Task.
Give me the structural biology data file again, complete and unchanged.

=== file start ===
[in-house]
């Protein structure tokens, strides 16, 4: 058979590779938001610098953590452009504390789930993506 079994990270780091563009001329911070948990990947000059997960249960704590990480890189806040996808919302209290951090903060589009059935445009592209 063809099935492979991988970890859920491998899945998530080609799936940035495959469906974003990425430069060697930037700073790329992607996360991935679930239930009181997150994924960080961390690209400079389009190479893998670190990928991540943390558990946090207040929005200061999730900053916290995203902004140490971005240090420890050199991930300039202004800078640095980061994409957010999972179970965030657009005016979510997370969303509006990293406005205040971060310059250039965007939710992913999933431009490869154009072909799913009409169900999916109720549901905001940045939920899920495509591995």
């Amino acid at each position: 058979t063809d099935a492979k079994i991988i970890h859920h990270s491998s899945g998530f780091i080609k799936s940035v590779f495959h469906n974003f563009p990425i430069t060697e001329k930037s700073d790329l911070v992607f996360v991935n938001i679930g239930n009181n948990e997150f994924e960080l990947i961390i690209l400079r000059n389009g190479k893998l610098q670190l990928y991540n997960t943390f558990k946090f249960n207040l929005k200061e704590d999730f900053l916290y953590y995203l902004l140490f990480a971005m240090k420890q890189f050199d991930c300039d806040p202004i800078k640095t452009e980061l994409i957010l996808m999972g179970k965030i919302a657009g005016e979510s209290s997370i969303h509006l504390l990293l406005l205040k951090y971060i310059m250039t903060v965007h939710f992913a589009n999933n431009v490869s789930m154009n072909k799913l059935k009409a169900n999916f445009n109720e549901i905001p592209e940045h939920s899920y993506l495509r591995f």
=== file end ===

[in-house]
């Protein structure tokens, strides 16, 4: 058979590779938001610098953590452009504390789930993506 079994990270780091563009001329911070948990990947000059997960249960704590990480890189806040996808919302209290951090903060589009059935445009592209 063809099935492979991988970890859920491998899945998530080609799936940035495959469906974003990425430069060697930037700073790329992607996360991935679930239930009181997150994924960080961390690209400079389009190479893998670190990928991540943390558990946090207040929005200061999730900053916290995203902004140490971005240090420890050199991930300039202004800078640095980061994409957010999972179970965030657009005016979510997370969303509006990293406005205040971060310059250039965007939710992913999933431009490869154009072909799913009409169900999916109720549901905001940045939920899920495509591995």
């Amino acid at each position: 058979t063809d099935a492979k079994i991988i970890h859920h990270s491998s899945g998530f780091i080609k799936s940035v590779f495959h469906n974003f563009p990425i430069t060697e001329k930037s700073d790329l911070v992607f996360v991935n938001i679930g239930n009181n948990e997150f994924e960080l990947i961390i690209l400079r000059n389009g190479k893998l610098q670190l990928y991540n997960t943390f558990k946090f249960n207040l929005k200061e704590d999730f900053l916290y953590y995203l902004l140490f990480a971005m240090k420890q890189f050199d991930c300039d806040p202004i800078k640095t452009e980061l994409i957010l996808m999972g179970k965030i919302a657009g005016e979510s209290s997370i969303h509006l504390l990293l406005l205040k951090y971060i310059m250039t903060v965007h939710f992913a589009n999933n431009v490869s789930m154009n072909k799913l059935k009409a169900n999916f445009n109720e549901i905001p592209e940045h939920s899920y993506l495509r591995f």